If God had a face what would it look like
And would you want to see
If seeing meant that you would have to believe
In things like heaven and in Jesus and the saints and all the prophets…

The Underlying Theme

September 17, 2008

The actual core of a thing is usually simple. For instance, the foundation of a home is pretty straightforward as compared to the things that are built on it, around it, over it. On the surface, the eye sees a complicated arrangement of roof and walls, doors and windows. Just below the surface, under the vinyl siding, run unseen rivers of electricity, water, and air. Deeper still, buried within the structure’s core, lies its foundation – the intrinsic mechanism that makes all the rest possible.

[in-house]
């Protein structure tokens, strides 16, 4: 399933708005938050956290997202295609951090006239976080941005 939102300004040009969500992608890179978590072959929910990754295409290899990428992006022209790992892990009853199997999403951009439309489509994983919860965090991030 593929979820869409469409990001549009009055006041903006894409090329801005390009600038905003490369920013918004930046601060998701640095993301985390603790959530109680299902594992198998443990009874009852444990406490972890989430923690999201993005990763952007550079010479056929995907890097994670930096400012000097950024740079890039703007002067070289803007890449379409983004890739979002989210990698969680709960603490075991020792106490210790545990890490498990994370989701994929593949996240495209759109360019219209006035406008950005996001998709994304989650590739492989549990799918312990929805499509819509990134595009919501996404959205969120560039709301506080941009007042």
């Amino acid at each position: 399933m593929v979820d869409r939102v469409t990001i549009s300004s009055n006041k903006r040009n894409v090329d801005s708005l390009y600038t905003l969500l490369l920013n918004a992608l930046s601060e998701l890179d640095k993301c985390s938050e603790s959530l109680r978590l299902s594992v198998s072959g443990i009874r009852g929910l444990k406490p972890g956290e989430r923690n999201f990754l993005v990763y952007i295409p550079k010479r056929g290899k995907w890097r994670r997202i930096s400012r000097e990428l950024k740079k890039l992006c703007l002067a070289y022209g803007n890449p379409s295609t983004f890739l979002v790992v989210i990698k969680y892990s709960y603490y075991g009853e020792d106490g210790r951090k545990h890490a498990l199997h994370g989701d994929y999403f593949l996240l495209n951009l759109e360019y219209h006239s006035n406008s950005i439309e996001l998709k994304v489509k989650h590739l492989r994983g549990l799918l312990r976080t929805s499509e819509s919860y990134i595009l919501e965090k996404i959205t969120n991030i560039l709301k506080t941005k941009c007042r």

Is life any different? On the surface, life – including all the systems that make life possible – is very complicated. Thousands of scientists around the world spend their days working hard to uncover the mysteries of life’s roof, walls, doors, and windows. Priests and philosophers attend to the flow of life’s electricity, water, and air. And yet there are a few who seek to know life’s very foundation, its underlying theme.

How does the mechanism of life work?

Does God sit on his throne, picking which prayers to answer, weighing the devotion of each child before deciding who gets blessed that day? Is God really that interested in my day-to-day life that he knows the exact number of hairs on my head as the Bible claims? Religion has cast God as some kind of spiritual micromanager, complete with all the “omnis”: omniscient (all knowing), omnipotent (all powerful), omnibenevolent (seeking the good of all), and omnipresent (present everywhere, in the past as well as the future).